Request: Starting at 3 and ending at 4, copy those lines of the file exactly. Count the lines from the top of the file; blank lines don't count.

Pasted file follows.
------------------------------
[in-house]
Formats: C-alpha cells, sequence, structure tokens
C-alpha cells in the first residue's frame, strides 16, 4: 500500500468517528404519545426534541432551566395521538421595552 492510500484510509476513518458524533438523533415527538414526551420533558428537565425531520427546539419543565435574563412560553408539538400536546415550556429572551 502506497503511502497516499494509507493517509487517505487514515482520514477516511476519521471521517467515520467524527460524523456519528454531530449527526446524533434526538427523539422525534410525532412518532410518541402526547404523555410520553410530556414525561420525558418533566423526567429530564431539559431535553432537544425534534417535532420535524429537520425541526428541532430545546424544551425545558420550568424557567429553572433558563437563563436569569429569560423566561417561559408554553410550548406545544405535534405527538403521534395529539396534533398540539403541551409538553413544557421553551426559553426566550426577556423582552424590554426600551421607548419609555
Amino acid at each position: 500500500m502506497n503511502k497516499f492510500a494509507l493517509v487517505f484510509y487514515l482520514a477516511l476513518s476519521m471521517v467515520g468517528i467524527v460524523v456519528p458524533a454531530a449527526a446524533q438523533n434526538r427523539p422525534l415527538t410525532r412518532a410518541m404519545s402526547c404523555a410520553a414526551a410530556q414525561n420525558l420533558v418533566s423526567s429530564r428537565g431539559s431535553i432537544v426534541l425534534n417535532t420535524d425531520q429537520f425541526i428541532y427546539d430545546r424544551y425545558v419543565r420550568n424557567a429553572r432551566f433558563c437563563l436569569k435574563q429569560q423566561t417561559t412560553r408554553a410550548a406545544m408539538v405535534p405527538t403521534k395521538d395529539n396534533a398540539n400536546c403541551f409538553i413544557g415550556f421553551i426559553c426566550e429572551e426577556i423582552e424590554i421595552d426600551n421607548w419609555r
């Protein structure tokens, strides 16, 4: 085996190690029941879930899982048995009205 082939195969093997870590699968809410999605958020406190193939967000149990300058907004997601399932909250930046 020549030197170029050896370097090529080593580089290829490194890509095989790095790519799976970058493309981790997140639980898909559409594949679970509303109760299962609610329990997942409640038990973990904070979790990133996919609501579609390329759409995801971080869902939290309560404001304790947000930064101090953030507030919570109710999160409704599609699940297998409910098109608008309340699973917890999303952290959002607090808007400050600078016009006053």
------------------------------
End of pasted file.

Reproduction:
C-alpha cells in the first residue's frame, strides 16, 4: 500500500468517528404519545426534541432551566395521538421595552 492510500484510509476513518458524533438523533415527538414526551420533558428537565425531520427546539419543565435574563412560553408539538400536546415550556429572551 502506497503511502497516499494509507493517509487517505487514515482520514477516511476519521471521517467515520467524527460524523456519528454531530449527526446524533434526538427523539422525534410525532412518532410518541402526547404523555410520553410530556414525561420525558418533566423526567429530564431539559431535553432537544425534534417535532420535524429537520425541526428541532430545546424544551425545558420550568424557567429553572433558563437563563436569569429569560423566561417561559408554553410550548406545544405535534405527538403521534395529539396534533398540539403541551409538553413544557421553551426559553426566550426577556423582552424590554426600551421607548419609555
Amino acid at each position: 500500500m502506497n503511502k497516499f492510500a494509507l493517509v487517505f484510509y487514515l482520514a477516511l476513518s476519521m471521517v467515520g468517528i467524527v460524523v456519528p458524533a454531530a449527526a446524533q438523533n434526538r427523539p422525534l415527538t410525532r412518532a410518541m404519545s402526547c404523555a410520553a414526551a410530556q414525561n420525558l420533558v418533566s423526567s429530564r428537565g431539559s431535553i432537544v426534541l425534534n417535532t420535524d425531520q429537520f425541526i428541532y427546539d430545546r424544551y425545558v419543565r420550568n424557567a429553572r432551566f433558563c437563563l436569569k435574563q429569560q423566561t417561559t412560553r408554553a410550548a406545544m408539538v405535534p405527538t403521534k395521538d395529539n396534533a398540539n400536546c403541551f409538553i413544557g415550556f421553551i426559553c426566550e429572551e426577556i423582552e424590554i421595552d426600551n421607548w419609555r